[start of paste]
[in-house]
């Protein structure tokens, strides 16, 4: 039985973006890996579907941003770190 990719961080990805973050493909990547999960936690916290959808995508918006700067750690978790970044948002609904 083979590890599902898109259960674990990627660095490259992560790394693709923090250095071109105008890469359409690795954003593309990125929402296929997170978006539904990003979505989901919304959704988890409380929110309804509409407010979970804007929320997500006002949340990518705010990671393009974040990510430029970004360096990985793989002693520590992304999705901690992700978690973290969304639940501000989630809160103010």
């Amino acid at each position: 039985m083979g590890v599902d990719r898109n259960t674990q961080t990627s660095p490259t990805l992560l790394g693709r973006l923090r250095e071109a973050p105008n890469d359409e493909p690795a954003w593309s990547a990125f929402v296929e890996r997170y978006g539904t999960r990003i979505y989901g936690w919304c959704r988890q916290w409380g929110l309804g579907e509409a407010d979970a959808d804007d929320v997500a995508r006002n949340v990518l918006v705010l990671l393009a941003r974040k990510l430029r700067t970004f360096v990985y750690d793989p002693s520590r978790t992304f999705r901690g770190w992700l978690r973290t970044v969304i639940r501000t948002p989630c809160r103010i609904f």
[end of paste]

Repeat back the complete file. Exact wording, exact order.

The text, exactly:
[in-house]
């Protein structure tokens, strides 16, 4: 039985973006890996579907941003770190 990719961080990805973050493909990547999960936690916290959808995508918006700067750690978790970044948002609904 083979590890599902898109259960674990990627660095490259992560790394693709923090250095071109105008890469359409690795954003593309990125929402296929997170978006539904990003979505989901919304959704988890409380929110309804509409407010979970804007929320997500006002949340990518705010990671393009974040990510430029970004360096990985793989002693520590992304999705901690992700978690973290969304639940501000989630809160103010």
């Amino acid at each position: 039985m083979g590890v599902d990719r898109n259960t674990q961080t990627s660095p490259t990805l992560l790394g693709r973006l923090r250095e071109a973050p105008n890469d359409e493909p690795a954003w593309s990547a990125f929402v296929e890996r997170y978006g539904t999960r990003i979505y989901g936690w919304c959704r988890q916290w409380g929110l309804g579907e509409a407010d979970a959808d804007d929320v997500a995508r006002n949340v990518l918006v705010l990671l393009a941003r974040k990510l430029r700067t970004f360096v990985y750690d793989p002693s520590r978790t992304f999705r901690g770190w992700l978690r973290t970044v969304i639940r501000t948002p989630c809160r103010i609904f």